In a typical medical malpractice case, the patient is the plaintiff, seeking a remedy for the injury caused by the doctor’s negligence.


There’s a second type of claim – loss of consortium. Many laypeople narrowly interpret “loss of consortium” as an injury experienced by the patient’s spouse in not being able to enagage in and enjoy sexual relations. But, “loss of consortium” is much broader. It applies to deprivation of benefits of a family relationship.


The availability and extent of loss of consortium varies among different jurisdictions. Some jurisdictions only recognize spousal consortium. Others recognize parental consortium – love and affection allowing parents to recover for death or disability of their children – and vice versa.


Which brings us to Pennsylvania.


In Pennsylvania, as I write, the ACLU is challenging the state ban on same-sex marriages. In addition, Attorney General Kathleen Kane promised not to defend the state’s same sex marriage ban in opposing a decision by a Montgomery County official’s decision to grant two same sex couples marriage licenses.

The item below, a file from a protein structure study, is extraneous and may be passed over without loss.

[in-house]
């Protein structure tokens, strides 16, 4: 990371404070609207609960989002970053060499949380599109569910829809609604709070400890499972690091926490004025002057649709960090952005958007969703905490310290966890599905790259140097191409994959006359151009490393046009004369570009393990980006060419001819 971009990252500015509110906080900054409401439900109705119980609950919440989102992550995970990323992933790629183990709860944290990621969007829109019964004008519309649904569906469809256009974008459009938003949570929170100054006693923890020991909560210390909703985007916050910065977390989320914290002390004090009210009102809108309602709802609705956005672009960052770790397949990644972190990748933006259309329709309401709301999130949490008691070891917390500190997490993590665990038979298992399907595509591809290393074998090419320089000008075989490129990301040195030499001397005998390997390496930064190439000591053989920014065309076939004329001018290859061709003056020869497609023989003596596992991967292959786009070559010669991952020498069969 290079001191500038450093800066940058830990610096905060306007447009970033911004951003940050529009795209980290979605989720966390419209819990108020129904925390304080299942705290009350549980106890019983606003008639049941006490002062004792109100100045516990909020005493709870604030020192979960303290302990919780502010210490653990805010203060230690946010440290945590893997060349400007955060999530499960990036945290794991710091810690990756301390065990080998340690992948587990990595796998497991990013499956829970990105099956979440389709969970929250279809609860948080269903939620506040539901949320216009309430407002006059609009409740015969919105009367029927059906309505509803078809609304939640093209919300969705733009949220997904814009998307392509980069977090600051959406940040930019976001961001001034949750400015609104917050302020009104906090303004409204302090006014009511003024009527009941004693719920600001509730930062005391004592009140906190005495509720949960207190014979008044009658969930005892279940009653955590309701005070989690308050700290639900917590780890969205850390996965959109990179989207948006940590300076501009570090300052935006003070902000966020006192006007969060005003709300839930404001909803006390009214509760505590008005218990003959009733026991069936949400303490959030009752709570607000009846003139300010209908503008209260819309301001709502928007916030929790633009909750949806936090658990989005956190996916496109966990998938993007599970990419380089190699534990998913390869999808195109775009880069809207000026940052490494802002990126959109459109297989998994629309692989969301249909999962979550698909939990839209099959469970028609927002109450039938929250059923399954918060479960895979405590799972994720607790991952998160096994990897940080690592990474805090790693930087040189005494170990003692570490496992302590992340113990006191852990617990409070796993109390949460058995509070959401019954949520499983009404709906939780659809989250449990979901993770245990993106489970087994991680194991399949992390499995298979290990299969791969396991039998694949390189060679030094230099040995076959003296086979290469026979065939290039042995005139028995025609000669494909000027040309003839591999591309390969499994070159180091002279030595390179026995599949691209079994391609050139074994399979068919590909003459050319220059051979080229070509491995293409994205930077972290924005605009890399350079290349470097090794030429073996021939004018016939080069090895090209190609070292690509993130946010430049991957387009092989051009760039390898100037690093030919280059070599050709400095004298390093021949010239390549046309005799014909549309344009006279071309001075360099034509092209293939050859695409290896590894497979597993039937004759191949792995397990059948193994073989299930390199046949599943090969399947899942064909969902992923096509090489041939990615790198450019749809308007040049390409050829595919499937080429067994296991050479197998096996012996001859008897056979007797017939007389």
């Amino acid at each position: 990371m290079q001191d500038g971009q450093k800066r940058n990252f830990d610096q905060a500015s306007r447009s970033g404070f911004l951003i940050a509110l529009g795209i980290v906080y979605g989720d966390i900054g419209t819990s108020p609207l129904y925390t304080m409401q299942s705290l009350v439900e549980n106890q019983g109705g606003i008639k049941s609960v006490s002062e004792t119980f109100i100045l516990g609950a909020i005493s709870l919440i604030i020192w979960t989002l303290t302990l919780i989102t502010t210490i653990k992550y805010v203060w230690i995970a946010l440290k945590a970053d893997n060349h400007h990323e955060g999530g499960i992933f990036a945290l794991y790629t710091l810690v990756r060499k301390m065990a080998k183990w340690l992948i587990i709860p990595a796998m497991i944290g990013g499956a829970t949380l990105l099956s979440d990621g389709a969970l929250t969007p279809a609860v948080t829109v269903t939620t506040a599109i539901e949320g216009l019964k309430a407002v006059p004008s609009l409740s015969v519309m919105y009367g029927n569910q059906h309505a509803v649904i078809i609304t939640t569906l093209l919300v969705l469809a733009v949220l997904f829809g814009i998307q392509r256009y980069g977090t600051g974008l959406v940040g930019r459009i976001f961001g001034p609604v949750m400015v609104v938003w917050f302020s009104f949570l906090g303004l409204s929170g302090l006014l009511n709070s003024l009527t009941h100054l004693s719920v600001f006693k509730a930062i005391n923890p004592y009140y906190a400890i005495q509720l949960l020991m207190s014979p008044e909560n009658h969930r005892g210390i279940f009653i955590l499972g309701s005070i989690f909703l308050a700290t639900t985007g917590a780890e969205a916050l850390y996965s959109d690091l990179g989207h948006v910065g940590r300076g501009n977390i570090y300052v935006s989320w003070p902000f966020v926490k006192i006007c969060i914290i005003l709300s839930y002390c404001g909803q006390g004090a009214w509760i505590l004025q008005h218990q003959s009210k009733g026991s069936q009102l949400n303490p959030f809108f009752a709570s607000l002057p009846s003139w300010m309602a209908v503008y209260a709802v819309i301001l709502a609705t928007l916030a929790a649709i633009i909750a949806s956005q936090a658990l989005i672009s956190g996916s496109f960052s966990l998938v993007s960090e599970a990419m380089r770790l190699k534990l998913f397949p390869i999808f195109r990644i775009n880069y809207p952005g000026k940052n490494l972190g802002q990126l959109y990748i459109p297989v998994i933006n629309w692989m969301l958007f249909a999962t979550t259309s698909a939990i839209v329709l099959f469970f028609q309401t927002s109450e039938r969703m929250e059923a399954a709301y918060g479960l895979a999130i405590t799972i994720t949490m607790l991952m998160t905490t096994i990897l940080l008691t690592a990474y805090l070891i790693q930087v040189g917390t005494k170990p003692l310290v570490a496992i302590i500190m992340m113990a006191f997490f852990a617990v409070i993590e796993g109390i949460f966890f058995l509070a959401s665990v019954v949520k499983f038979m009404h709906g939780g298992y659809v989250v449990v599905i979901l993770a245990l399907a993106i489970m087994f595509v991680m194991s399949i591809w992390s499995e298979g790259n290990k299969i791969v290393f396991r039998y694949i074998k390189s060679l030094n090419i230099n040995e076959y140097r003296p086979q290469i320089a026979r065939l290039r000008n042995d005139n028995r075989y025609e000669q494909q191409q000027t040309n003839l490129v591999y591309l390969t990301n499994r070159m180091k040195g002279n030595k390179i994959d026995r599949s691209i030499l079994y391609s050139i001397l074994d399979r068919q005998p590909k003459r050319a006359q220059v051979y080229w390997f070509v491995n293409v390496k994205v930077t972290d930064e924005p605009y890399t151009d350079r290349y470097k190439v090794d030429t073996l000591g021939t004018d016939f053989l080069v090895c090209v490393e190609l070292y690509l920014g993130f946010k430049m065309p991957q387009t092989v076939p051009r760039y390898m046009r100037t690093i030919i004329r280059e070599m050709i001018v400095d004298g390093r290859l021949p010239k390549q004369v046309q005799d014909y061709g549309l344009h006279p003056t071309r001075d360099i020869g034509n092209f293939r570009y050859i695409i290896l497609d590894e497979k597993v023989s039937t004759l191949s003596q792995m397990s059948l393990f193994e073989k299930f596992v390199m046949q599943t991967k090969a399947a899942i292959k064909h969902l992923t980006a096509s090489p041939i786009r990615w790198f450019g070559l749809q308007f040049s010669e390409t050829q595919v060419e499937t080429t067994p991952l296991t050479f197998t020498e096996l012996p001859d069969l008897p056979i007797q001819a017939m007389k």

Tammy and Jesseca Wolf is a same-sex couple living together since 1998. They exchanged matching rings in 2004. They executed a declaration of domestic partnership in 2007. Jesseca Wolf is also the mother of twins the couple is raising together.


Jesseca is suing Temple University Health System related to podiatric surgery. She claims a metal object was left in her foot post-surgery. In addition to the typical medical negligence claims for damages, a loss of consortium claim was filed. In their complaint, the Wolfs argued that denying Tammy Wolf’s loss of consortium claim based on her gender would violate the Pennsylvania Constitution’s right to equal protection.


A Philadelphia judge threw out the loss of consortium claim. The legal justification: Because the plaintiffs were not married at the relevant time (as Pennsylvania does not currently recognize same sex marriages).


Widener University School of Law professor John Culhane said the ruling was expected as the judge is bound by the law established by the state’s higher courts. There was no precedent in Pennsylvania allowing same sex couples to make loss of consortium claims. He continued: “Here the issue is not really so much same-sex versus opposite sex. The issue is married versus not married.”


It remains to be seen if the case will follow the existing ACLU case (on the state constitutionality of same sex marriage) into appellate land. Stay tuned.